William Gilson Farlow

From Wikipedia, the free encyclopedia
Jump to: navigation, search
William Gilson Farlow
PSM V64 D294 William Gilson Farlow.png
William Gilson Farlow
Born December 17, 1844
Boston, Massachusetts
Died June 3, 1919(1919-06-03) (aged 74)
Nationality American
Fields Botany
Alma mater Harvard

William Gilson Farlow (December 17, 1844 – June 3, 1919) was an American botanist, born in Boston, Massachusetts, and educated at Harvard (A.B., 1866; M.D., 1870), where, after several years of European study, he became adjunct professor of botany in 1874 and professor of cryptogamic botany in 1879.[1]

Farlow corresponded with Caroline Bingham and Jacob Georg Agardh collaborating in the identification and classification of species of algae previously unknown to science.[2]

In 1899 he was president of the American Society of Naturalists; in 1904 president of the National Academy of Sciences; in 1905 president of the American Association for the Advancement of Science; and in 1911 president of the Botanical Society of America.

He received honorary degrees from Harvard University, the University of Glasgow (LL.D in 1901),[3] and the University of Wisconsin–Madison.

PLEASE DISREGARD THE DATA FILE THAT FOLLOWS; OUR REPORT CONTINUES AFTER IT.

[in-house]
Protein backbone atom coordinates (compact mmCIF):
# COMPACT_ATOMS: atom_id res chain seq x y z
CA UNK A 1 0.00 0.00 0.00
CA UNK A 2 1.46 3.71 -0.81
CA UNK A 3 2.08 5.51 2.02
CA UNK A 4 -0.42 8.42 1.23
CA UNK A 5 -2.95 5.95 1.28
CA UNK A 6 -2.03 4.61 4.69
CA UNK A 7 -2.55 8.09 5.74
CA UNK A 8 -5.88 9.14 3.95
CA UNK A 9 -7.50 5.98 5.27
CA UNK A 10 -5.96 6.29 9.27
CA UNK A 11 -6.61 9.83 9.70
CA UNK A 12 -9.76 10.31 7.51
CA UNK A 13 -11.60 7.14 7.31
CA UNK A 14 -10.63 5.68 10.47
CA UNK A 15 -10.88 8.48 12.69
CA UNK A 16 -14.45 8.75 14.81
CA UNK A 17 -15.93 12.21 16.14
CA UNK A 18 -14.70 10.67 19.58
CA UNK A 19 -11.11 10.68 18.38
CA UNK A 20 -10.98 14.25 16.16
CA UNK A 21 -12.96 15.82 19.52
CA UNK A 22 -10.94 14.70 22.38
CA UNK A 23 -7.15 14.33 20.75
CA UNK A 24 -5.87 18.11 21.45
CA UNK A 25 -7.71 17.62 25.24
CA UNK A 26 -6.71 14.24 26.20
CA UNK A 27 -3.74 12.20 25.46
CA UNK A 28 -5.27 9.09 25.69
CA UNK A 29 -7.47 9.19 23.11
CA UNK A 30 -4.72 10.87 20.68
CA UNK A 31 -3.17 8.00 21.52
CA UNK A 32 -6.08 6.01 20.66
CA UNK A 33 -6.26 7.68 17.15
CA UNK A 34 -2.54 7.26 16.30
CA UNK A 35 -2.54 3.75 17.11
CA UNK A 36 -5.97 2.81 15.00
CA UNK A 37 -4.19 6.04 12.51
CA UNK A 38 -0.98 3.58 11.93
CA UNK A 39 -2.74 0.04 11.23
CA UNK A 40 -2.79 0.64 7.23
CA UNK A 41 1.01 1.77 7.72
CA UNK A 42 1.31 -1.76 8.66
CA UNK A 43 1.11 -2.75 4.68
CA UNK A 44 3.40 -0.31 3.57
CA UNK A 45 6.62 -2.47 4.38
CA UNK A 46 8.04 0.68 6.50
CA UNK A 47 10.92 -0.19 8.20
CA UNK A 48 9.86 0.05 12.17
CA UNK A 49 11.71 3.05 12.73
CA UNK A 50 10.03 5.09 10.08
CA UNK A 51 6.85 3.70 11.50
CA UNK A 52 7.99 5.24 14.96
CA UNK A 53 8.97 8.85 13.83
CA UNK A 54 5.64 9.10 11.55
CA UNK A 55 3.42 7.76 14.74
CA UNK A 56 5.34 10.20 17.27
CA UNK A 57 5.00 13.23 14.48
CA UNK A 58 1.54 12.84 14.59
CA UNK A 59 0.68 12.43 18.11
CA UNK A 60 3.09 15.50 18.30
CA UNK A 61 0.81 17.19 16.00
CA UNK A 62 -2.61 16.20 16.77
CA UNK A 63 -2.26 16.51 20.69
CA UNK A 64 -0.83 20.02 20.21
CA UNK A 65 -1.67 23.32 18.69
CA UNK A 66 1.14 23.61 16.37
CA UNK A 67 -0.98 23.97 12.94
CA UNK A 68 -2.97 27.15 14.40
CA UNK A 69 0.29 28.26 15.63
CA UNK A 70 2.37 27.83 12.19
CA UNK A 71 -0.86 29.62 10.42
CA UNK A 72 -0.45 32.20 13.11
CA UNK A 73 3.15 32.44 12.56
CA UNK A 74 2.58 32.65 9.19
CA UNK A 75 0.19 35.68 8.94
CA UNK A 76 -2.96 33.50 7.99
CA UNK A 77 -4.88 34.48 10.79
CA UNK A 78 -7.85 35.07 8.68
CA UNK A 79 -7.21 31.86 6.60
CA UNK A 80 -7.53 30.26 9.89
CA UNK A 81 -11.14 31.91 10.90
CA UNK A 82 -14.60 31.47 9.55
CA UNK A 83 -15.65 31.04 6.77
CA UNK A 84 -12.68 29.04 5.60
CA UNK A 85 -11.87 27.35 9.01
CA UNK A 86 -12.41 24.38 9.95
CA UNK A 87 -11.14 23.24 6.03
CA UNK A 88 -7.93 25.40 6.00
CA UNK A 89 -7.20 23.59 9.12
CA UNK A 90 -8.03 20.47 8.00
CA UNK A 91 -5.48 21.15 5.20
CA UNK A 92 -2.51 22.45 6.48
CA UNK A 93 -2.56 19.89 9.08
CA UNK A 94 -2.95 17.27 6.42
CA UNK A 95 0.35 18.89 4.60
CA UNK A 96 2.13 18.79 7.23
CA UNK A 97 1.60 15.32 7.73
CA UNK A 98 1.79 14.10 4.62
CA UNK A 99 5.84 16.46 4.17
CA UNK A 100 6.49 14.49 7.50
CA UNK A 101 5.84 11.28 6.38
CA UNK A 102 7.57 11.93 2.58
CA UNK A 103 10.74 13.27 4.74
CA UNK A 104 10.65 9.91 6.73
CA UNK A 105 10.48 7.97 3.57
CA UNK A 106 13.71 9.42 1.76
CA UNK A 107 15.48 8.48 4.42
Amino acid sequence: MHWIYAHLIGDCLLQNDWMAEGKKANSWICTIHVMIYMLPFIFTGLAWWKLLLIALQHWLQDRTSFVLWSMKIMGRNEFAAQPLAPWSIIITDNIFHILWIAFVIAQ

He was known as the "father" of cryptogamic botany in the United States.[4]

Among his publications are:

  • The Gymnosporangia or Cedar-Apples of the United States (1880)
  • Marine Algœ of New England (1881)
  • A Provisional Host-Index of the Fungi of the United States (1888)
  • Biographical Index of North American Fungi (1905)


  1. ^ Dupree, A. Hunter (1988). Asa Gray, American Botanist, Friend of Darwin. Baltimore, MD: Johns Hopkins University Press. p. 351. ISBN 978-0-801-83741-8. 
  2. ^ Setchell, W. A.; Dawson, E. Y. (1941). "Binghamia, the Alga, versus Bighamia, the Cactus.". Proceedings of the National Academy of Sciences of the United States of America. 27 (8): 376–381. doi:10.1073/pnas.27.8.376. 
  3. ^ "Glasgow University jubilee". The Times (36481). London. 14 June 1901. p. 10. 
  4. ^ Goodwin, Richard H. (2002). A Botanist's Window on the Twentieth Century. Harvard Forest, Petersham, Massachusetts, Harvard University. p. 9. 
  5. ^ IPNI.  Farl. 

External links[edit]